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Florida’s ‘monkey river’ revealed: First study of animals finds hundreds of Asian rhesus macaques have thrived in Florida wetlands for decades


Monkeys may not be native to central Florida, but a colony of rhesus macaques has turned these wetlands into its home.

It’s unclear how these Asian monkeys were introduced to the area, but for decades, a feral population has been spotted among the Cross Florida Greenway, raising concerns from officials about overpopulation, ecological impact, and interaction with humans.

But, a new study reveals that the macaques are mostly living off of the natural foods of their environment, and are often tactical when it comes to interacting with people.

Rhesus macaques, native to southern and southeast Asia, now live along the banks of the Silver River in Silver Springs State Park, and throughout the Cross Florida Greenway.

A 2013 census funded by the National Geographic Society/Waitt Grants program set out to put an accurate estimate on the population, which has waxed and waned over its years in the region.

While earlier estimates have set the population in the thousands, the recent census by anthropologists at San Diego State University reveals the Silver Park colony to be 118 monkeys, among four separate social groups.

But, the researchers say there could be hundreds in the state overall, and officials are concerned about the impact these non-native animals could have on the ecosystem.

‘The local authorities, like the Fish and Wildlife Service, have been less thrilled with the monkeys,’ said SDSU anthropologist Erin Riley, one of the paper’s authors.

‘Their purview is to maintain a natural environment, and these animals are not natural to this area.

‘They have concerns about the local ecological impact of these, and then there are also health issues if people interface and get close to them.’

Riley and SDSU graduate student Tiffany Wade studied the interactions between humans and the monkeys in the area, to determine just how significant ‘food handouts’ were, versus how much of the diet was obtained naturally from the wetlands.

When people did give food to the monkeys, the macaques were more than happy to take it.

‘People would sometimes throw them whole oranges and you’re like, ‘Watch out, don’t nail them in the head!’ Riley said.

‘They love peanuts. Grapes also seemed to elicit what are called ‘flood calls.’ Really, they’re excited about pretty much anything you give them.’


But, the macaques didn’t just approach anybody.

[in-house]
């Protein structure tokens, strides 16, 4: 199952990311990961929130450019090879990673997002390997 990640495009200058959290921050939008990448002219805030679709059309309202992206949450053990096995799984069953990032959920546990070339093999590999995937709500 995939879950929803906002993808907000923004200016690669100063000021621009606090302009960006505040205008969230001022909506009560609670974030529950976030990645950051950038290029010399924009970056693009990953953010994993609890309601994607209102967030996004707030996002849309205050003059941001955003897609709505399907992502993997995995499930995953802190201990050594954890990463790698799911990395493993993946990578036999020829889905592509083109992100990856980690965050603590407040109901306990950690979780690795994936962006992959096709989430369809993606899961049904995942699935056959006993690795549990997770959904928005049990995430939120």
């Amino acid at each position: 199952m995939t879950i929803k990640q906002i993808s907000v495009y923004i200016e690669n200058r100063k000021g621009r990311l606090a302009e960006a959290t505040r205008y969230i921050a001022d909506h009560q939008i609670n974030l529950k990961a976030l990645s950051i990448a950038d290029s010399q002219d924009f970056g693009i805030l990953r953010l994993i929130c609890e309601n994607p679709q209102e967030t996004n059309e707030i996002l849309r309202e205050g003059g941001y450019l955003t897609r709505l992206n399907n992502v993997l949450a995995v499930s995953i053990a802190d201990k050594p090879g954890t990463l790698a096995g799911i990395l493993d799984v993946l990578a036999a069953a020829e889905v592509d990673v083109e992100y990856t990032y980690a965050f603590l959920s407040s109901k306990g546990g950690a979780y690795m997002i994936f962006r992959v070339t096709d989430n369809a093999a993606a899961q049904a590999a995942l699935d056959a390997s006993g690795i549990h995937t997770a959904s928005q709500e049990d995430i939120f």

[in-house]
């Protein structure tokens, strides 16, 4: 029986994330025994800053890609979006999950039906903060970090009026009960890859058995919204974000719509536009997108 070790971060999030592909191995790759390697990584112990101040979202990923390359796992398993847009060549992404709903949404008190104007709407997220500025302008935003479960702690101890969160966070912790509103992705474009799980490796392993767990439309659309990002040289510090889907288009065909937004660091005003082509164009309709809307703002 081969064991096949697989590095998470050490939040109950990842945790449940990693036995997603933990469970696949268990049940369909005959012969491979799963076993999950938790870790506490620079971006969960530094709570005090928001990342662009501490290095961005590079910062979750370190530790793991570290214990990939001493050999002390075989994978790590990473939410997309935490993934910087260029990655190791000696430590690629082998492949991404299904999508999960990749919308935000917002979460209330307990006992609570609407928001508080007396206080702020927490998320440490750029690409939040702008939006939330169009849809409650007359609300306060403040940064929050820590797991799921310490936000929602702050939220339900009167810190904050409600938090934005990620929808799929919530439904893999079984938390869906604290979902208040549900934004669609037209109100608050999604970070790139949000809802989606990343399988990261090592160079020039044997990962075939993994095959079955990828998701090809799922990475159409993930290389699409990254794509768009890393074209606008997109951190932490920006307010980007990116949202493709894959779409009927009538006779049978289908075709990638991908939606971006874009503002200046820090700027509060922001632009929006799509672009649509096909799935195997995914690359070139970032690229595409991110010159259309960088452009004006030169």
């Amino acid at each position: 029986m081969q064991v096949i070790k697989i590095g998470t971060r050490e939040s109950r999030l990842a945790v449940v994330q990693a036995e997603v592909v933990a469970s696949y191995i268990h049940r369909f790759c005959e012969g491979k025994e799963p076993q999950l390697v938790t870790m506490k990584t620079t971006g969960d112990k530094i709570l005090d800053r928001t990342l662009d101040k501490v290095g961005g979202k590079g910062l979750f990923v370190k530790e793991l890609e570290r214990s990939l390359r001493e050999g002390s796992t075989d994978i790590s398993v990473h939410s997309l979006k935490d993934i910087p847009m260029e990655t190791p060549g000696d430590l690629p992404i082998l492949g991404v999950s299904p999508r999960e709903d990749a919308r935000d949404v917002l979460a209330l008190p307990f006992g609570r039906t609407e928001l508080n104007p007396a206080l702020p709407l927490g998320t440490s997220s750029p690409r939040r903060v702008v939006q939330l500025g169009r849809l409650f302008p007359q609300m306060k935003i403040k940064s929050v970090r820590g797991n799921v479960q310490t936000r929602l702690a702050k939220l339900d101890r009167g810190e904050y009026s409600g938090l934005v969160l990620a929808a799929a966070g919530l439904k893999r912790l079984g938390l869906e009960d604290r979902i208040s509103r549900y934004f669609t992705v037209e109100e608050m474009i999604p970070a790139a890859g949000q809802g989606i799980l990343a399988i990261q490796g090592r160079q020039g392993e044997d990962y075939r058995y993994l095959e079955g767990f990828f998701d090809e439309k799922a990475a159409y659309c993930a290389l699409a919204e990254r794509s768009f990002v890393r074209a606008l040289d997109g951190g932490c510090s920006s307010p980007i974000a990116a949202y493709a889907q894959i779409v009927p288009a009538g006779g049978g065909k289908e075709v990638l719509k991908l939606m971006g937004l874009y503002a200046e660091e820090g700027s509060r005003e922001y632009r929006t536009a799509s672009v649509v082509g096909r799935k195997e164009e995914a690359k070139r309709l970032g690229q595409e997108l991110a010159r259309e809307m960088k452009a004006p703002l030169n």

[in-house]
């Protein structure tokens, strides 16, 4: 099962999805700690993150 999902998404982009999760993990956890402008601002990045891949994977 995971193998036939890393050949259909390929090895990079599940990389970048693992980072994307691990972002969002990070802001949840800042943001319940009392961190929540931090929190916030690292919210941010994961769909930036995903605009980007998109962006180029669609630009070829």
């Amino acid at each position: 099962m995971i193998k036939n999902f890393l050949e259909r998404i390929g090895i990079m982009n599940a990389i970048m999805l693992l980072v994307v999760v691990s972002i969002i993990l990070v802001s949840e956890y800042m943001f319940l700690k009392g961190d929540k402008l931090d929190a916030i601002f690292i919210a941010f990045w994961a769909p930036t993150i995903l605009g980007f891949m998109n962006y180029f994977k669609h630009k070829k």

Over decades of interaction, the monkeys have worked out which types of travelers are most likely to toss them a treat, the researchers say.

‘They tend to ignore canoes and kayaks because people on those boats generally aren’t the ones feeding them,’ Riley said.

‘It’s the big boats, the pontoons and the motorboats, that are feeding them.

‘As soon as the monkeys hear the sounds of those boats, they come running up to the river’s edge.’

Largely, the monkeys are relying on local food, suggesting that the impact of human ‘handouts’ isn’t as severe as has been thought.

The team found that 87.5 percent of the monkeys’ diets came from the environment, and just 12.5 percent came from ‘provisioning’ from humans.

‘From the park’s perspective, they know that provisioning occurs, and their sense is that it’s because of this provisioning that this population persists,’ Riley said.

‘What our data show is that provisioning actually doesn’t occur that often anymore, and as a result the monkeys have learned to rely primarily on local food.’

Like their international relatives, the Florida Silver River rhesus macaques primarily ate leaves, buds, flowers, shoots and a type of dry fruit called a samara.

Their diets relied heavily upon the ash tree.

But, unique to these particular monkeys was the consumption of grass-like sprouts called sedges, which are found in wetlands.

Most interactions between people and the monkeys were harmless, and in 611 interactions observed, only two people directly handed food to the monkeys.

The team says concerns surrounding the health risks of the monkeys are ‘out of proportion,’ with reality.

A dense concentration of cypress roots along the river banks makes exploration difficult, largely preventing disease transmission between the monkeys and humans.

Moving forward, the researchers say educational material for tourists and increased patrols could facilitate safe interaction, and discourage feeding.


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